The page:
Having said that, the lack of God does still leave a hole that cannot be filled. The hole is from the lack of Hell. I'm comfortable without thinking I'll live on in some form, happily and eternally, but I crave the knowledge that every asshole who never got their comeuppance while on Earth with suffer the consequences the second they die.

This scenario works for me

Hell serves to pick up the pieces after God dropped the ball and allowed so many horrible people to prosper at the expense of the poor, or commit atrocities on the innocent. Where God failed to guide people to goodness, Hell is the solution and it will last FOREVER. When infuriated by the likes of Augusto Pinochet who died under house arrest awaiting trial for hundreds of charges of human rights violations, one can only default to Hell to provide the comfort that he is receiving his deserved punishment. As an atheist, once realising that this is never going to happen, then yes, a great emptiness is felt when realising Pinochet, Hitler, Bernie Madoff, Rush Limbaugh, Van Toffler, Bud Selig, Dick Cheney, Stephanie MeyerCarlos Santana and that sonovabitch that cut you off and nearly hit you that time can grin in their graves for all eternity.

MTV President Van Toffler (centre) and why not, he can take Diddy with him.

Adolf Hitler

Right wing radio liar Rush Limbaugh

Carlos Santana with 8 Grammys too many

Hell on earth does exist at various music festivals around the world.

Thursday, September 30, 2010

Fresheners indeed

"Can we get an air freshener for the bathroom?" I would ask my mother whenever we encountered them. The promise of filling the smallest room in the house with a cheerful bouquet or a wander through a rainforest as shown on TV had convinced me this was a requirement for any civilised home. It is not that I was particularly sensitive to toilet fumes, but of course I was attracted to the notion of nice ones.

"No, I don't like them. They smell like the toilet," was my mother's immediate (and final) response each time I asked.

From this, a life of olfactory espionage was borne. While in supermarket aisles I would surreptitiously sniff nozzles and when that failed to admit me into its world, I would steal a puff of heaven when no-one was looking. As I drunk in the promised smell, I did not smell toilet. I chalked that assessment up to my mother's well-documented neurosis.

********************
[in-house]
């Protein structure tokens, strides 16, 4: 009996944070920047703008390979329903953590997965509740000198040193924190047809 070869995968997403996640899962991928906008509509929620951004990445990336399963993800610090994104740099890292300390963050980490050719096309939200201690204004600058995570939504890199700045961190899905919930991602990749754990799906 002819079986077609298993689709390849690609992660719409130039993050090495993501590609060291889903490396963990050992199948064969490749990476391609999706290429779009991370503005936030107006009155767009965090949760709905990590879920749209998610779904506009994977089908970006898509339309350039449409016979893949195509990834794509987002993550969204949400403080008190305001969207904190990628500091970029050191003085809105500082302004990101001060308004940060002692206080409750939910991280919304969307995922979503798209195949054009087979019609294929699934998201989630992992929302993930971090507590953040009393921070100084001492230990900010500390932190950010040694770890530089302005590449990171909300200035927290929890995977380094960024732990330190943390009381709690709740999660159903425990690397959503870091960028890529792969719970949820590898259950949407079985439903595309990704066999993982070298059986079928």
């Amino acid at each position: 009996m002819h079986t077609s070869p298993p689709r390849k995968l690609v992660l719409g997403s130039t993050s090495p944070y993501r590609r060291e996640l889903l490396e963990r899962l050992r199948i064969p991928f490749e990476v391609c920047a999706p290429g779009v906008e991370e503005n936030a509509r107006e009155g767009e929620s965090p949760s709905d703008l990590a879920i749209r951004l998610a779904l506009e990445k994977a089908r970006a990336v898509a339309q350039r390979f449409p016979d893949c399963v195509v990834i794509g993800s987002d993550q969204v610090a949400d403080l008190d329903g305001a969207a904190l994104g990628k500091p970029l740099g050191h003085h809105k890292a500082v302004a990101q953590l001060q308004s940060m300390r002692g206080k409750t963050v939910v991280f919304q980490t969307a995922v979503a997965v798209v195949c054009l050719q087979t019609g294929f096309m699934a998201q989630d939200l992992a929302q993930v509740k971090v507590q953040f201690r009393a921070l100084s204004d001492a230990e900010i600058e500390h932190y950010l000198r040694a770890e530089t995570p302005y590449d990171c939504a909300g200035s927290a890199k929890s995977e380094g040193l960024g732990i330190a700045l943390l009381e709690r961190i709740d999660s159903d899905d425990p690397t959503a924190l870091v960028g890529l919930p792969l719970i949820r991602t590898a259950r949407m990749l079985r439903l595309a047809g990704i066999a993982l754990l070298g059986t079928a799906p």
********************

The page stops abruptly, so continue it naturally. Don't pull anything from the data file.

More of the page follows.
I dreamed of becoming an adult. I would have my own bathroom, do my own shopping and have the freedom to buy the air freshening spray of my dreams. I would finally have an indoor country garden of my own without the slightest knowledge of botany.  

When that time eventually came, on my very first shopping trip buying items to furnish my first apartment, a toilet spray made the cart. I was filled with a sense of victory over my mother each time I sprayed it, but surprisingly, this feeling was short lived. I went from feeling that I had scentually arrived, to slowly becoming aware of the evacuation smell encroaching on my imaginary lavender bush. Before I knew it, disgust had set in. What started as a stroll through a country garden became regarded as a walk through a garden of fecal flowers. I concluded it was simply that particular spray and another variety would satisfy my nasal cravings.

From then on, a parade of sprays would march through my home and each time, their story would have the same arc. Even after adopting an industrial raspberry scent I found at work, delicious raspberries soon became raspberries and shit. I came to realise that while the usual odours, though unpleasant, would evapourate within fifteen minutes or so, the addition of the spray meant that the shit + rain, shit + roses, shit + rainbows smell would linger for more like forty-five. I decided this to be worse than shit + nothing.

Meadows and Rain. They left out " and shit".

Yet even after this extensive research and a long stretch without artificial nature, I was tempted to try a variety that merely deodourised. No smell, just plucking bowel gas from the air and concealing it in the droplets. I was hopeful, much like a battered wife returning to her aggressor, but the scene played out as it always did. The "This is great! This is it!" honeymoon period quickly followed by, "I'm going to be sick if I have to endure this vile smell for a moment longer. Oh god! It's wafting into the living room!" Apparently shit + clouds has a greater ability to network with the other rooms in the apartment than anything the human body produces alone.

This product attempts to mask the smell before it's even made by being sprayed into the toilet water before it is defiled.

I had finally given up, but the can remained atop the cistern, apparently just to invite trouble. A friend made a brief bathroom visit, only to freshen up. The smell of her jeans bothered her after a long flight and she sought something to mask it, she chose not to bother me for body spray or perfume. She came out, dragging the smell of the toilet spray all over the apartment. Even without it being methane infused, all on its own, I could barely contain my gag reflex. Soon after, four of us piled into the car - five if you count the ubiquitous air freshener smell - and I attempted to find the courage to eat dinner in what felt like a freshly christened bathroom wherever I went.